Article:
Friday, January 20, 2012

Reactions to First Four Sundance Movies

Because I don't like to know too much about the movies I am about to see here before I see them, it's often a real gamble. Which is fine - anyone who comes to a film festival not expecting to see their fair share of crap is more than little deluded. That said, I've been really lucky with my first four choices thus far.

I am hoping to see my streak of great movies continue for at least the rest of the day if not beyond. Here is what I saw so far. You'll be kind to excuse the cliches and misspellings - I am not a writer, but I do like being able to come back and remember what I liked and didn't like throughout the year, and make recommendations to others, so I jot this down.

The Queen of Versialles

This timely documentary that started off being about a wealthy businessman building the largest home in the US and quickly quickly turned darker in tone after recent economic events has been getting some press recently because its subject is suing Sundance. Apparently the guy (without having seen the film) doesn't like the way he's portrayed in some of the promotional materials. The filmmaker wisely declined to discuss that at her Q&A, and that was fine because the film perfectly stands alone as a fascinating, sometimes funny, often sad story of greed and redefining what it is to live within your means. I made the comment before and I stand by it: it would have been so easy to take shots at wealthy people who are so far removed in a lot of ways from real life. But that would do them and the audience a disservice since real life isn't always that simple. These folks are more than cariacatures here, and the director thankfully resists the urge to turn them into that even though she must have had plenty of opportunities. I hope this film can get seen by a wide audience, because I really enjoyed it and I think just about anyone else would also.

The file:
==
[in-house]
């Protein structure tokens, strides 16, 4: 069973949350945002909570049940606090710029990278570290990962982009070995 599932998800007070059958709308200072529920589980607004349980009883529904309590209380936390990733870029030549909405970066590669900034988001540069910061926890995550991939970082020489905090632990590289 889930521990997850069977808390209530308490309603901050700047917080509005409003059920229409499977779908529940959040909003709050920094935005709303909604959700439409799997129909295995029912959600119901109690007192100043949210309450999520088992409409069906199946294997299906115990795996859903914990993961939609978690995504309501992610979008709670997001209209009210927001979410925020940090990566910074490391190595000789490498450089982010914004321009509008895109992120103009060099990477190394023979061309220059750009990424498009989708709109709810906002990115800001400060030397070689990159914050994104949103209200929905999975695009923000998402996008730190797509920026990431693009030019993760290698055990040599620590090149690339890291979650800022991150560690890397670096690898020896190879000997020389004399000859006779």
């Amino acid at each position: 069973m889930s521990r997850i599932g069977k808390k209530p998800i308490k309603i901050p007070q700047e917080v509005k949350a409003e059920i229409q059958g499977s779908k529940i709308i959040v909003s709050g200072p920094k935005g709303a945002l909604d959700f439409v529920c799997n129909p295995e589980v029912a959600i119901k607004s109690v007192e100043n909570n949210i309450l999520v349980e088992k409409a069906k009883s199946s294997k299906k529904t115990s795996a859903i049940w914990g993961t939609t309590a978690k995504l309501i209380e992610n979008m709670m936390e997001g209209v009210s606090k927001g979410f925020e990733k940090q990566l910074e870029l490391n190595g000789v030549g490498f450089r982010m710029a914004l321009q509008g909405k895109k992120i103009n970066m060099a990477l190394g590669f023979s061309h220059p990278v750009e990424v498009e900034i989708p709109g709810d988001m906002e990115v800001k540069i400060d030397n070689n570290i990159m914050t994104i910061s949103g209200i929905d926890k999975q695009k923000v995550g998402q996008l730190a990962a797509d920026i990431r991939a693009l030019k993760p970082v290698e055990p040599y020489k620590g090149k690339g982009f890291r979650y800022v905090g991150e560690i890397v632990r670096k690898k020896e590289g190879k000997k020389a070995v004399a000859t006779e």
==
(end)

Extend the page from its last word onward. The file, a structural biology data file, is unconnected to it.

Hello I Must Be Going

Melanie Lynskey may not be a household name but many remember her from her debut opposite Kate Winslet in Heavenly Creatures, or as the irresponsible mom of troubled wrestler teen from last year's unconventional family dramedy Win-Win. She admitted almost self-deprecatingly onstage last night after her film that she knows she's a character actress and is grateful for every role she gets. I for one would love to see her take the starring role a lot more ofte. Her performance was far and a way the best thing about this movie, which was about a bit of a lost soul of a woman, going through one hell of a rough time after moving back to live with her begrudging parents in Connecticut following a devastating divorce. Even though we've seen this type of character study/awakening at Sundance before, there was an authenticity to this one that resonated with me a great deal. The humor in this woman's story and her approach to her situation particularly stood out to me. I did think Lynskey's real-life husband was unconvincing as the investment banker stuff-shirt divorcee she awkwardly tries to date, and one quirk about a lie the male lead tells his mom didn't seem plausible to me, but other than that, I was completely onboard here.

Searching for Sugarman

I love a documentary that follows the solving of a real life mystery almost as much as I love documentaries about pop culture, fame and/or obscurity, especially if they can manage to surprise me, delight me, and make me cry. Searching for Sugarman mixes all of those elements up, adding a little South African history lesson, commentary on class and race in Detroit, and some music industry sleaze for good measure. This is an absolute cannot-miss movie. So watchable, so satisfying. I saw its second screening at the fest, at 9 AM, with a criminal 30 or 40 empty seats in the theater. No matter, because the crowd just exploded afterwards, with most of the audience standing right up to applaud even as the credits rolled. This one made my list of most anticipated and it's nice to see it was as good as I was expecting.

I Am Not A Hipster

This super-personal and intimate story of loneliness and grief set in San Diego's art scene is drawing some comparisons on Twitter to Once. I don't see that, quite, but I do see a really fantastic, sweet portrait of a not-so-nice guy struggling with how to still create and exist within his social circle and his partially estranged family following a devastating loss. The best thing about this film was a handful of characters it's easy to love including the indie rocker himself but especially his best friend. My one complaint was that the film rightfully juxtaposed the heavy overtones with some lighter moments involving the lead's three sisters, and sometimes those felt a bit twee or almost too cute to be real. But beyond that minor hesitation I did really like this one and I think many others will too.

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